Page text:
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The best ghost stories for kids

These scary ghost stories for kids will frighten you, too—or make your family laugh. It's all in how you tell them.

Written by
Oliver Strand
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It's spooky season, which means it's time to tell the best ghost stories for kids, stream the best scary films for kids and screen the best Halloween movies for kids.

Are you ready? We came up with 13 tales that will delight and frighten your crew—the list starts with silly stories suitable for young listeners, then creeps up the scary scale to ancient myths so terrifying they might keep you up at night. 

How horrifying are these stories? It's up to you. Remember, it's all in the telling—and how you use dramatic pauses and ghostly whispers.

If you want to be a parental hero, workshop one or two of these stories to pull out when you're out apple picking with the family or wandering through a pumpkin patch

Remember, Halloween is more than just costumes and candy. It's the thrill of being frightened by a scary ghost story for kids, and then comforted by the ones who love you most. 

(Psst: Head to your favorite kids' library branches to check out some of these stories!) 

Ghost stories for kids

Julia Donaldson's book is more delightful and spooky than scary, which makes it perfect for younger kids. Will the witch have enough room on the broom for all the creatures she meets? Will they escape the dragon? Your family will enjoy the drawings and wordplay as much as the story.

A hotel is completely booked up—except for a room haunted by a ghost who terrifies any guest foolish enough to try to fall asleep. The ghost softly moans "bloody fingers...bloody fingers...bloody fingers..." Naturally, there's a twist at the end, but it's more silly than scary—it's all in the tone, and if you do it right you should get as many laughs as you do squeals. You can find this story in Alvin Schwartz's Scary Stories to Tell in the Dark.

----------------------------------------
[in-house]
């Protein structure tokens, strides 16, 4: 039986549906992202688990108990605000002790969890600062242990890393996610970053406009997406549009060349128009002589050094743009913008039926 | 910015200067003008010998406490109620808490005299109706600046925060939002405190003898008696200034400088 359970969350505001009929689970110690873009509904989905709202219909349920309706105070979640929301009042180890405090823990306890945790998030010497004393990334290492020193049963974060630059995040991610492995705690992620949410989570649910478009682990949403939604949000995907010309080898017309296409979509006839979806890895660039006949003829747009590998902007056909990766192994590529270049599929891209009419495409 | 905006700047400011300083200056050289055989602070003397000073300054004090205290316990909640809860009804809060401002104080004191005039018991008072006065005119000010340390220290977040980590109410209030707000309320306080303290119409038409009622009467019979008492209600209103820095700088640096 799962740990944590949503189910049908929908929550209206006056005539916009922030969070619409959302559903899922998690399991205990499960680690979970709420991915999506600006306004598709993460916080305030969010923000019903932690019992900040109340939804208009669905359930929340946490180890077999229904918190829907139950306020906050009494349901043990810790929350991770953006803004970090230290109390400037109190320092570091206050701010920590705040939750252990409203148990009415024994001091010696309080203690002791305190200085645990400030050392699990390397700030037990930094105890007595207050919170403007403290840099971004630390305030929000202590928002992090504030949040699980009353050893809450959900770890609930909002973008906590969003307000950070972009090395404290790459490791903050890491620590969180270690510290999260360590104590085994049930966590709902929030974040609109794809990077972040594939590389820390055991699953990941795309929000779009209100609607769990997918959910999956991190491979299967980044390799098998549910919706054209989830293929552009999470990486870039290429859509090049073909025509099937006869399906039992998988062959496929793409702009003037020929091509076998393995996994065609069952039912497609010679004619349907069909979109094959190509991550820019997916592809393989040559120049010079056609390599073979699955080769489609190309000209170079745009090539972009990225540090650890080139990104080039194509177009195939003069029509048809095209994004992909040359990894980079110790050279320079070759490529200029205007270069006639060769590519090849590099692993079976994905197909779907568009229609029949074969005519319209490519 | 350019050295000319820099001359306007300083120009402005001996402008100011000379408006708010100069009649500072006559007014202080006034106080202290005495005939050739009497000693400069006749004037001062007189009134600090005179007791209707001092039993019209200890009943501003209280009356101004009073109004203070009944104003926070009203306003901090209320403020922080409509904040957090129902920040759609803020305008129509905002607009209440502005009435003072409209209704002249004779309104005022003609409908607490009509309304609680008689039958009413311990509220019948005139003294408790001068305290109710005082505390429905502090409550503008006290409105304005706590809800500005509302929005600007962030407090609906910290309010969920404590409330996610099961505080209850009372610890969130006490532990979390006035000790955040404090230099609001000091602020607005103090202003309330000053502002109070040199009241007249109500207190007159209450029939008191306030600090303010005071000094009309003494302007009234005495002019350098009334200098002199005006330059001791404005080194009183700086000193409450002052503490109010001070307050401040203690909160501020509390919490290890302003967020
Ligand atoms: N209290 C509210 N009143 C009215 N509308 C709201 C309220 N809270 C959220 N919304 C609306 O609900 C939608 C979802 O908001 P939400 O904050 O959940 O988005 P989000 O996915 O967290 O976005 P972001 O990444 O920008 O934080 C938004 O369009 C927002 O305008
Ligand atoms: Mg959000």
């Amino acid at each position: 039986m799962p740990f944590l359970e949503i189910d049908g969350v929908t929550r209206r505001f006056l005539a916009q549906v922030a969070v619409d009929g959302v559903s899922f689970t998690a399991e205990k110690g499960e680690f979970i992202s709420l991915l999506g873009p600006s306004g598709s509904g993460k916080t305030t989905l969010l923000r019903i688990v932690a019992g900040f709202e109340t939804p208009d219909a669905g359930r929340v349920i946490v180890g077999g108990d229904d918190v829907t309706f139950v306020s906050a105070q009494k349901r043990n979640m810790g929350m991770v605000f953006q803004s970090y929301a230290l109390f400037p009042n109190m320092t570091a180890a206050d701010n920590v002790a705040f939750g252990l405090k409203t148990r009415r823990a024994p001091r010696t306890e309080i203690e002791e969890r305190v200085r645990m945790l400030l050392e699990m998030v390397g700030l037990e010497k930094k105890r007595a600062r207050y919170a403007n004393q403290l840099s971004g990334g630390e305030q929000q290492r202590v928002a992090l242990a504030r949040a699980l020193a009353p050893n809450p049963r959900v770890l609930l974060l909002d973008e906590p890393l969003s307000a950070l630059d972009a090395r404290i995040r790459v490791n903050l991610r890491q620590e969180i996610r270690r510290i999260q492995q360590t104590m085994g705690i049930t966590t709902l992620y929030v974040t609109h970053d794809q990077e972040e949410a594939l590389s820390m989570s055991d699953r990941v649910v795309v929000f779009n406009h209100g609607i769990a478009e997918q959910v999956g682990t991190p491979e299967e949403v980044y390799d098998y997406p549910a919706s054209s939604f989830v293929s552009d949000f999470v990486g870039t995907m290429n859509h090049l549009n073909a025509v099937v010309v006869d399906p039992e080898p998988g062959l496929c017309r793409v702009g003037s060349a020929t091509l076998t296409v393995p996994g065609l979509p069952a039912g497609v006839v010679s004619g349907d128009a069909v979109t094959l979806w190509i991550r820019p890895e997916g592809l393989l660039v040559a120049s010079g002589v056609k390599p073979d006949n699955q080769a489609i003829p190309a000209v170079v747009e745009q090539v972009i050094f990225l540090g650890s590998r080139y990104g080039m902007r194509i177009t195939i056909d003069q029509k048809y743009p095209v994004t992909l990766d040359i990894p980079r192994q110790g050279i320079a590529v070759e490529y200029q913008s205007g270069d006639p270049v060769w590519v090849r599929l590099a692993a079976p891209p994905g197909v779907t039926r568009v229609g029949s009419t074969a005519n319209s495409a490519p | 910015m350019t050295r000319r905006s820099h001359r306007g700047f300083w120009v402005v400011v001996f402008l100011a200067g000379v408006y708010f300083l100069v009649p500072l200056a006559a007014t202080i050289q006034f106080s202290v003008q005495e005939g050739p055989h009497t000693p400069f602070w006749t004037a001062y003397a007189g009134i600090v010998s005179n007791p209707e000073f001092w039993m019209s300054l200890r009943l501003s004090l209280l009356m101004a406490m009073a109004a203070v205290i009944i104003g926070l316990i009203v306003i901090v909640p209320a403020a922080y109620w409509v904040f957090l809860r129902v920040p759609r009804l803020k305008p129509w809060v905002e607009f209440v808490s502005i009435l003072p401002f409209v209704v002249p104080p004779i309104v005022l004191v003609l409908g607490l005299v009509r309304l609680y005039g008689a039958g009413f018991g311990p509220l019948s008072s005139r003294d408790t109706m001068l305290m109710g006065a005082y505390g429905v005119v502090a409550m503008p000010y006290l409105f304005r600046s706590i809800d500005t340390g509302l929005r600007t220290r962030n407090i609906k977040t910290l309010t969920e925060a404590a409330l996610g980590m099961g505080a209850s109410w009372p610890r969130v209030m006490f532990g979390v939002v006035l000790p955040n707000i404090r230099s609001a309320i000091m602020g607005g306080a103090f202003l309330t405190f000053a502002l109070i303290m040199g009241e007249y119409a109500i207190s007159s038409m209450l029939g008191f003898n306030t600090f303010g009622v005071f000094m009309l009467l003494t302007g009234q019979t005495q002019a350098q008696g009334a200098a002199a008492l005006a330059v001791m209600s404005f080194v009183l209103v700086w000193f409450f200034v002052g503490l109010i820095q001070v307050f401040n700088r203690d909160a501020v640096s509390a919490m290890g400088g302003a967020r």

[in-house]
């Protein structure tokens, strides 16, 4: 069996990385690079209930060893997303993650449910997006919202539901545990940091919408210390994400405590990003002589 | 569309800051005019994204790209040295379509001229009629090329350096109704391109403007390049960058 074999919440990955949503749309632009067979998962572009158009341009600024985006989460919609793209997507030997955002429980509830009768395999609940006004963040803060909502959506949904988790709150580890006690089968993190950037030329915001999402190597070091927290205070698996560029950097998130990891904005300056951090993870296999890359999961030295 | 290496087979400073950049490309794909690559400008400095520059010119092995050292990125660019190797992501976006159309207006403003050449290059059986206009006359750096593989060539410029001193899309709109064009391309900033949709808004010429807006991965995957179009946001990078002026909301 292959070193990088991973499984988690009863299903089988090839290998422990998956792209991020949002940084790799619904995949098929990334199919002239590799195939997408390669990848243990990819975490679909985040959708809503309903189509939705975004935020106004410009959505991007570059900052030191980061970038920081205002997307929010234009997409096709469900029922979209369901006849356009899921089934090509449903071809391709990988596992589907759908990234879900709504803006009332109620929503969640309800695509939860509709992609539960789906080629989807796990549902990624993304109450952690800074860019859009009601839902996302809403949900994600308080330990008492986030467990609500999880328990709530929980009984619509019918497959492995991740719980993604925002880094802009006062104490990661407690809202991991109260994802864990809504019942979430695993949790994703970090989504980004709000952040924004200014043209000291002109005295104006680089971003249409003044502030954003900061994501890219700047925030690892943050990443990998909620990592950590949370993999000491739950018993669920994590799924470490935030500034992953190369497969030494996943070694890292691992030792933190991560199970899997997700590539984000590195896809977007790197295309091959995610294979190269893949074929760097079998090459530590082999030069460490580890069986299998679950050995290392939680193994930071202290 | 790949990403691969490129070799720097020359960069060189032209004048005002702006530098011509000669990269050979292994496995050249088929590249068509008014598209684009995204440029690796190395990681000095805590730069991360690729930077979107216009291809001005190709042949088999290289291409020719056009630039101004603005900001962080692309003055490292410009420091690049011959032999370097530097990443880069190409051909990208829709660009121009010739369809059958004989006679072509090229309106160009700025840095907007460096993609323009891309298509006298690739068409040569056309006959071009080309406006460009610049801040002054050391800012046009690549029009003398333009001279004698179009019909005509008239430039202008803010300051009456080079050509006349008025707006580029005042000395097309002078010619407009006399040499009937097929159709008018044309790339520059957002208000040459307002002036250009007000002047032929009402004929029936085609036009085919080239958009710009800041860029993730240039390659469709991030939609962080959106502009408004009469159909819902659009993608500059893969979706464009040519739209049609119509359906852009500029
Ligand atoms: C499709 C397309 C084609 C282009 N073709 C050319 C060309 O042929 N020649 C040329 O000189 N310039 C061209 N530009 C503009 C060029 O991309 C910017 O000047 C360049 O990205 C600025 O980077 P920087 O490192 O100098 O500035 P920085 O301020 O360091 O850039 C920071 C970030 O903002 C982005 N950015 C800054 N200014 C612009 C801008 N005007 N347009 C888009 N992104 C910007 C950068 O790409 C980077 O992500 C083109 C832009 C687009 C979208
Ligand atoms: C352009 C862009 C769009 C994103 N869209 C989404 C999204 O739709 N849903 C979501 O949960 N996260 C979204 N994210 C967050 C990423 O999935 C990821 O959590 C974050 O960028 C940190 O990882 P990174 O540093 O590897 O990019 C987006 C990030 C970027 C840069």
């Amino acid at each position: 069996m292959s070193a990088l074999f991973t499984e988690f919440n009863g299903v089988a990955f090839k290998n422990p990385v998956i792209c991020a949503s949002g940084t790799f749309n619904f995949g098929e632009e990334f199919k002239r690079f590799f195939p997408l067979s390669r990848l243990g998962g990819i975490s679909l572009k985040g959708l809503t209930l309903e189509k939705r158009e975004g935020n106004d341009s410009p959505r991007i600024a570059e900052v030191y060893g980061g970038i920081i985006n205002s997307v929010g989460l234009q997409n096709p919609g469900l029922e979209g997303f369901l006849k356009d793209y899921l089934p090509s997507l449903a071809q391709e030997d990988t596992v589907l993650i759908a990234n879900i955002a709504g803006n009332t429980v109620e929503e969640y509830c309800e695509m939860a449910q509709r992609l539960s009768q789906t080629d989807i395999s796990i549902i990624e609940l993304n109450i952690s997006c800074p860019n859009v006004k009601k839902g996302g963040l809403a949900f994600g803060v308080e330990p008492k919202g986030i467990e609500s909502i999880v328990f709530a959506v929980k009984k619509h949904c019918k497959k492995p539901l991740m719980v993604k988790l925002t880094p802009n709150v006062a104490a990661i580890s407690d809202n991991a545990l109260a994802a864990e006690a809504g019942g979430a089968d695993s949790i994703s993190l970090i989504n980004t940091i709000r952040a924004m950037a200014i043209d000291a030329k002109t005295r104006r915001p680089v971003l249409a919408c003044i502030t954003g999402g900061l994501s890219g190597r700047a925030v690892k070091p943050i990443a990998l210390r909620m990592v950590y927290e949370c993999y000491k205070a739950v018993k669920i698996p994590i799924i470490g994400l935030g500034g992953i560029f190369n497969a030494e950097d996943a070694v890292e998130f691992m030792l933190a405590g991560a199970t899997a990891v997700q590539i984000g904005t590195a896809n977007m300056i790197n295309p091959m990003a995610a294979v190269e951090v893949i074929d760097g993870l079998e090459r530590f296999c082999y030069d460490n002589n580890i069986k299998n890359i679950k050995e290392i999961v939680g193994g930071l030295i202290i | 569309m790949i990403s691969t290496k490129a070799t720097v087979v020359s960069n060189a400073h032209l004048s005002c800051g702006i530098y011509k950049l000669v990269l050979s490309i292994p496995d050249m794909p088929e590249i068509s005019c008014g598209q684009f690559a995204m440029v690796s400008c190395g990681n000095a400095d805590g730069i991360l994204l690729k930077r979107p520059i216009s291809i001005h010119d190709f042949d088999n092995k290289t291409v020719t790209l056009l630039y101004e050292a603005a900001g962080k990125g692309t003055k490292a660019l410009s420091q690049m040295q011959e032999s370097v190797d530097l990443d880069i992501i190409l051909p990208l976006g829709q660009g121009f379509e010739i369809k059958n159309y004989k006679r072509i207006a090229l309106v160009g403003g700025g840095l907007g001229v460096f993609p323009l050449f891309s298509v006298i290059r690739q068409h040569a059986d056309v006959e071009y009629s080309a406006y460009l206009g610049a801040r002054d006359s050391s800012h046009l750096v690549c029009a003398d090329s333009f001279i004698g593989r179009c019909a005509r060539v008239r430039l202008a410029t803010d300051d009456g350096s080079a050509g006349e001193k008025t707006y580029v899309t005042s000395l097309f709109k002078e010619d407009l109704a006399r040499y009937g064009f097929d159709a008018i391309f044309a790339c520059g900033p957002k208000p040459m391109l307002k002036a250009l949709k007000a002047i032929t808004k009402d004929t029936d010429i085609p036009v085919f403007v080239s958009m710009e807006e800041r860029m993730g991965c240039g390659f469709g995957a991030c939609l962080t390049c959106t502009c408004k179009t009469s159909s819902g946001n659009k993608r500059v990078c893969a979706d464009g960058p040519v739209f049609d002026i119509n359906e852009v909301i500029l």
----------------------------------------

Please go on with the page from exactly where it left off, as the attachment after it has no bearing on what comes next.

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Tom Kitten refuses to listen to his mother, and after he wriggles out of a grounding he finds himself under the floorboards of the attic and in the company of Samuel Whiskers and Anna Maria, two rats who set out to bake the young cat into a tasty dessert. This Beatrix Potter story was also published as The Roly-Poly Pudding.

Money is scarce and food is hard to come by, which is why a heartless stepmother (always with the stepmother) coaxes young Hansel and Gretel into the woods and abandons them to their fate. Hansel's plan to find his way home with a trail of crumbs is a fail, and the two find themselves in the house of an old witch who works Gretel to exhaustion while fattening up Hansel to roast and eat later. Do you remember what happens next? This story puts the grim in the Brothers Grimm.

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Filed under "This Is a True Story," the Clown Statue is an urban legend that tells the story of a night that goes horribly wrong. Once upon a time, there was a happy household with two sweet children who were always talking about the scary clown statue in their bedroom. There was no clown statue, but their parents humored them and laughed it off. Once, when the parents were on a date night, the babysitter texted to tell them that the kids were asleep and everything was peachy, but was it OK to put a throw over the clown statue in the corner of the room? (It was freaking her out a little.) You can find this urban legend in book five of Horrifying Tales From The Dead.